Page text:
To pause the watch, you have to click/push left on the touch pad. The default setting is to hold it down for a second or two, so you prevent bumping it and accidentally pausing your workout without knowing it. The pause screen only shows heart rate, which I would like to try and change. But at the same time, it’s nice to see what my heart-rate is if I have to stop at an intersection. To end your workout, just touch left again. Super simple.

Another aspect I love about the watch is that it doesn’t beep at every mile. I know some runners enjoy their watch letting them know each mile has passed. Me? Not so much. If you like knowing every mile that you hit, though, you can turn this feature on. It’s called the lap feature, and it’s also customizable. So if you’d rather have your watch beep every 5k, for example, you could set that instead.

Another setting is the tempo feature, which I haven’t tried out. Let’s say you want to run your next 5k at a 7 minute per mile pace, you can set the Cardio to that setting. If you deviate too much from that pace, the watch will beep at you until you get back to that pace. This could be a great feature, especially if you’re big into tempo runs. I’m not a big tempo run person, so I rarely venture into this area of the watch.

Yet another feature (so many things on the watch!) is that of the race setting. Let’s say you have a time goal of running a 42 flat in a 10k. You can set the Cardio to “pace” you to the finish. This is similar to the tempo feature. This will tell you your pace, distance run, and distance to the finish. It also has a finish line on the watch as you get closer.

Finally, I want to delve into the heart-rate tracker. I mentioned this was what put the watch over the top for me. I wouldn’t say I was ever curious about my heart-rate before, but this watch is slowly changing that. I love that it’s automatic, and takes heart-rate through the wrist, instead of with a strap-on chest piece. Over time, I’ve started to look at my heart-rate more and more, specifically after I run. I don’t train by it, like some people, but I now have a very good idea about what it should be during a run. I’ve found it especially interesting to go back to races, or workouts, on Strava (and yes, that’s a shameless plug for you to follow me) and look at my heart-rate. In areas of the race where I either felt great, or not-so-great, I can easily see that reflected in my heart-rate.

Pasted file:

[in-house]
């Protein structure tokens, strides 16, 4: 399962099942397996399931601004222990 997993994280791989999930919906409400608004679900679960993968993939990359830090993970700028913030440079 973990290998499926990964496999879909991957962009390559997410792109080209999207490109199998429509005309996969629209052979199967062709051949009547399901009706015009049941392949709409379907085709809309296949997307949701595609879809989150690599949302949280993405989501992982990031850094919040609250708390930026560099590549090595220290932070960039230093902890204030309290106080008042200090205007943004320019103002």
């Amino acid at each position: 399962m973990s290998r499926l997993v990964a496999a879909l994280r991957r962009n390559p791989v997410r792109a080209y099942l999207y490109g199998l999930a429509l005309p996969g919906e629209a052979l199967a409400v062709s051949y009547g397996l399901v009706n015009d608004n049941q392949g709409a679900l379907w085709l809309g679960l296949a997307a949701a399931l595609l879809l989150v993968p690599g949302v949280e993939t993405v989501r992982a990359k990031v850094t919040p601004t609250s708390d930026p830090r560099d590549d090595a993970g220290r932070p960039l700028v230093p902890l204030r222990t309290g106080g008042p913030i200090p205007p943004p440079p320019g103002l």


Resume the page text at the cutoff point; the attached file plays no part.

Heart rate monitor- Photo Credit: Engadget

Heart rate monitor- Photo Credit: Engadget

So far I like the Cardio a lot. It’s very comfortable to wear, easy to use, and it doesn’t freak out if I randomly touch it or get it sweaty, like the touch bezel did. All in all, I would give it a 4.5/5. It doesn’t get a perfect 5 for two reasons. It can be a bit frustrating when the GPS doesn’t pick up right away, and because it is much more than I thought I would ever pay for a running accessory (and that’s entirely because of the heart-rate monitor).


You can find Ben hitting the roads and trails around Ames when he isn’t jet-setting around the country, trying to convince high school students to attend Iowa State. He is currently training for his first marathon, Grandma’s Marathon in Duluth, on June 20th.

Gear Review: Inov-8 Debrisoc 38

My love for trail-running has grown considerably in the last two years, to the point where I’d prefer to be out on the trails for a majority of my weekly miles. Unfortunately, my options are a bit limited in the center of Iowa, so I work with what I have and enjoy the few very nice trails that I can access without hopping in the car for too long. As I’ve spent more and more time running down all variety of single-track, rail-bed, and other outdoor terrains, the need for gaiters has increased considerably. Nothing will stop you in your tracks quicker than a few tiny rocks grinding into your heel or bouncing between your toes. The temptation is to always let them be and hope they’ll work themselves out, but I know from experience that giving them more time to grind up your feet is never smart! This need made the Inov-8 Debrisoc 38 an exciting option, as they combine CoolMax moisture-wicking socks with a built-in gaiter that will fit around any pair of shoes you throw at them. After taking them for a spin a few times, they certainly have their place in my arsenal, but probably won’t become my all-around go-to gaiter choice. Let me provide a few more details, and you can decide for yourself if the DebriSoc is right for you!


The socks offer a snug fit, without constricting my circulation in any way. The CoolMax means they aren’t going to be the thickest socks, so you probably wouldn’t be slipping them on for a winter run, unless you were planning to wear an additional pair of socks underneath. The padded heal offers some additional comfort, although I’ve noticed that most running socks seem to claim a “padded heel” and I rarely notice any significant differences. They have a flat seam toe join, so you aren’t going to pick up any blisters from the seams rubbing on your toes. This is especially important since your feet may move around a bit more in your shoes when you are out on the trails. They pull on pretty easily, but the added elastic cuff to account for the built-in gaiter means they are a bit harder to get on initially. The gaiter does add some additional snugness around the ankle, but nothing noticeable once you’ve been wearing them for a while.